Lord Ashcroft's marginals poll gives Labour and the Lib Dems reasons to be cheerful

Labour has a 14-point lead in the 32 most marginal Tory-Labour seats, while the Lib Dems are just three points behind the Conservatives in the eight most competitive Tory-Lib Dem seats.

After the return of economic growth and the narrowing of Labour's poll lead prompted some Tories to talk of a "glide path to victory", Lord Ashcroft's marginals poll has provided a much-needed dose of realism. The survey of the Conservatives' 40 most vulnerable constituencies shows that the defection of Tory supporters to UKIP means that Labour now enjoys a 14-point lead in the 32 seats where it is in second place, compared to a national lead of just five in Ashcroft's poll. In short, the party is gaining support where it matters most. Labour is on 43% (down one since 2011), the Tories are on 29% (down six), UKIP is on 11% and the Lib Dems are on 8%. That lead is large enough for Miliband's party to win the 32 most competitive Con-Lab marginals and a further 66 off the Tories if the swing is replicated elsewhere, putting it on course for a comfortable majority.

But it isn't just Labour and UKIP that have cause to be cheerful; there's also some rare good news for the Lib Dems. In the eight most marginal Con-Lib Dem seats, Nick Clegg's party is just three points behind David Cameron's, with a swing of only 0.5% to the Tories since 2010. The Conservatives are on 32%, with the Lib Dems on 29%, Labour on 18% and UKIP on 12%. For the Lib Dems, it is further evidence that their vote is holding up where they are competitive. Rather than merely defending their existing 57 seats, the surge of UKIP (which draws around 60% of its support from 2010 Tories) means that the Lib Dems could yet hope to dislodge the Tories in seats where they are vulnerable.

The poll will gladden Labour hearts and darken Tory ones but it's important to remember, as Ashcroft says, that it is "a snapshot", not a prediction. It tells us what would happen were a general election held today, not what is likely to happen in 2015. Governments invariably gain support in the run-up to a general election as voters stop treating opinion polls as a referendum on the government (2010 was typical of this), so Labour needs a large cushion of support to be confident of victory. A similar poll conducted by PoliticsHome in September 2008 suggested the Conservatives would win a landslide majority of 146 seats, while another, carried out in October 2009, pointed to a Tory majority of 70. Just seven months later, Cameron was left with no majority at all. In other words, 18 months out from the general election, only the most optimistic Labourite or the most pessimistic Tory would treat this poll as a reliable indicator of the result.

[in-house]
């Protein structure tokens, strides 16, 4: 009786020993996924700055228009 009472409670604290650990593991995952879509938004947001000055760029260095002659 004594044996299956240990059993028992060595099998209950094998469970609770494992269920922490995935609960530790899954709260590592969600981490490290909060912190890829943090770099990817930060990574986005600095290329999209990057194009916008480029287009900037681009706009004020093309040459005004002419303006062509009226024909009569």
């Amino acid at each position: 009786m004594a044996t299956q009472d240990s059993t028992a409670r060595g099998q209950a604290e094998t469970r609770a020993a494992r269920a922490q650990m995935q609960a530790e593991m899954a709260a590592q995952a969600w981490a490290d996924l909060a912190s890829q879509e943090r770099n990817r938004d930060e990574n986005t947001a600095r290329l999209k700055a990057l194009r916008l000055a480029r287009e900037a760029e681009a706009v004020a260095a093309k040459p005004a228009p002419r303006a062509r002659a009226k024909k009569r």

David Cameron, Ed Miliband and Nick Clegg attend a ceremony at Buckingham Palace to mark the Duke of Edinburgh's 90th birthday on June 30, 2011. Photograph: Getty Images.

George Eaton is political editor of the New Statesman.

Grant Shapps on the campaign trail. Photo: Getty
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Grant Shapps resigns over Tory youth wing bullying scandal

The minister, formerly party chairman, has resigned over allegations of bullying and blackmail made against a Tory activist. 

Grant Shapps, who was a key figure in the Tory general election campaign, has resigned following allegations about a bullying scandal among Conservative activists.

Shapps was formerly party chairman, but was demoted to international development minister after May. His formal statement is expected shortly.

The resignation follows lurid claims about bullying and blackmail among Tory activists. One, Mark Clarke, has been accused of putting pressure on a fellow activist who complained about his behaviour to withdraw the allegation. The complainant, Elliot Johnson, later killed himself.

The junior Treasury minister Robert Halfon also revealed that he had an affair with a young activist after being warned that Clarke planned to blackmail him over the relationship. Former Tory chair Sayeedi Warsi says that she was targeted by Clarke on Twitter, where he tried to portray her as an anti-semite. 

Shapps appointed Mark Clarke to run RoadTrip 2015, where young Tory activists toured key marginals on a bus before the general election. 

Today, the Guardian published an emotional interview with the parents of 21-year-old Elliot Johnson, the activist who killed himself, in which they called for Shapps to consider his position. Ray Johnson also spoke to BBC's Newsnight:


The Johnson family claimed that Shapps and co-chair Andrew Feldman had failed to act on complaints made against Clarke. Feldman says he did not hear of the bullying claims until August. 

Asked about the case at a conference in Malta, David Cameron pointedly refused to offer Shapps his full backing, saying a statement would be released. “I think it is important that on the tragic case that took place that the coroner’s inquiry is allowed to proceed properly," he added. “I feel deeply for his parents, It is an appalling loss to suffer and that is why it is so important there is a proper coroner’s inquiry. In terms of what the Conservative party should do, there should be and there is a proper inquiry that asks all the questions as people come forward. That will take place. It is a tragic loss of a talented young life and it is not something any parent should go through and I feel for them deeply.” 

Mark Clarke denies any wrongdoing.

Helen Lewis is deputy editor of the New Statesman. She has presented BBC Radio 4’s Week in Westminster and is a regular panellist on BBC1’s Sunday Politics.